17.05.2022 | In the canton of Glarus, hydropower reveals its potential
Almost unnoticed by the outside world, both the oldest and the youngest hydropower plants in the canton of Glarus are busy producing electricity. Each plays an important, albeit different, part in securing Switzerland’s electricity supply. Despite its role as a key resource, however, hydropower is at risk of being taken for granted. After all, things that have always been there, and that the human eye does not see, tend to lose their significance.
Below ground and inconspicuous, the turbines of the oldest hydropower plant in Glarus are in action on the outskirts of Netstal. Especially at the end of the working day, during mealtimes and on TV nights, the generators of the power plant on the river Löntsch are constantly humming away. The plant produces what is known as ‘peak energy’ to cover consumption peaks.
The power station on the river Löntsch was built 114 years ago. Together with the Beznau run-of-river power plant in the canton of Aargau, it formed the first electricity network for the then newly founded Nordostschweizerische Kraftwerke NOK (now Axpo). These two plants, both of which are over a hundred years old, can therefore be considered as the foundations of Axpo.
They came about as a result of pioneering work. ‘What our ancestors built here in the Glarus mountains by hand, with horse-drawn carts and a great deal of dynamite in just three years, deserves the utmost respect,’ says Deputy Operations Manager Jürg Meili. Meili, who has 40 years of service at the Löntsch plant, emphasises: ‘The builders were true visionaries. There’s not much we’d do differently if we were to build the plant today.’ Over a hundred years on, a large part of the tunnel built at that time and the dam are still in use.
The water used comes from the Klöntalersee lake. Just an hour’s drive from Zurich, this recreational area at the foot of the Pragel Pass is very popular with visitors. Evidence of the lake’s use in electricity production is not easy to find – the 220-metre-long earth dam at the beginning of the lake, for example, also serves as a road. Only the striking spillway near the dam, reminiscent of an oversized bath plug, contrasts with the idyllic setting. This spillway prevents the lake from overflowing during periods of heavy rain and/or melt water, and is connected to the Löntschbach stream via a tunnel.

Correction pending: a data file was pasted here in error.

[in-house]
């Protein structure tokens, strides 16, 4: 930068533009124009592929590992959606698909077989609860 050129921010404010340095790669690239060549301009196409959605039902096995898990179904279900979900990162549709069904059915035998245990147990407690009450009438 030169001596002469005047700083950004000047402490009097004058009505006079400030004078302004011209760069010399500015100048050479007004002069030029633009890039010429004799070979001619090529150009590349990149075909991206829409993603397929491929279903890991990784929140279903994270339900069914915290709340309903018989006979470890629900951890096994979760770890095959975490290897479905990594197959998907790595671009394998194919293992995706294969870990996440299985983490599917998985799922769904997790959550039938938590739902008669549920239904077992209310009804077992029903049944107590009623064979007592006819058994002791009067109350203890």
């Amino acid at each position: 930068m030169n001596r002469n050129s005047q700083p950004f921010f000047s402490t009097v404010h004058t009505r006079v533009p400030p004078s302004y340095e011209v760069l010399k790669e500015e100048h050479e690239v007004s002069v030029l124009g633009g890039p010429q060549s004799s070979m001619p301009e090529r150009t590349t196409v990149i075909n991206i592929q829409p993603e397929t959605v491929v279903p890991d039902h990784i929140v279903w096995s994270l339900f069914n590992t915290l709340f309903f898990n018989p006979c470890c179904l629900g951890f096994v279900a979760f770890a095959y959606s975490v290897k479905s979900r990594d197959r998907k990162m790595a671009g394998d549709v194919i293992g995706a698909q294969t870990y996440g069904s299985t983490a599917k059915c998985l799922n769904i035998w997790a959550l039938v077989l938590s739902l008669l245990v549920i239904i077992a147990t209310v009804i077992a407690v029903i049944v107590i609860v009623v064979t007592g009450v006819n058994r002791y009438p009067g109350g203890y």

A four-kilometre-long pressure tunnel leads from the water intake at the bottom of the lake right through the mountain to the surge tank above Netstal. The water plunges 365 metres down the pressure line and drives the turbines in the valley. As the old pressure tunnel limits the amount of water to 20 cubic metres per second, the maximum power plant capacity is 60 megawatts (MW). This would be enough to operate 60,000 vacuum cleaners simultaneously.
Today, most of the electricity production takes place below ground. During the first major overhaul (1971–1975), the pressure line that ran along the outside of the rock was moved inside the mountain, and all visible pipes were dismantled. For many years now, the hydropower plant has been controlled directly from the control centre in Baden, in the canton of Aargau. ‘When our machines start up, we can feel it in our offices above the machine room,’ says Jürg Meili. In addition, an emergency control centre for the Löntsch plant has been in operation in the control room of the Linth-Limmern power plants since the beginning of 2014. This enables the oldest Axpo power plant in Glarus to benefit from a direct connection to the young, ultra-modern powerhouse at the back of the valley.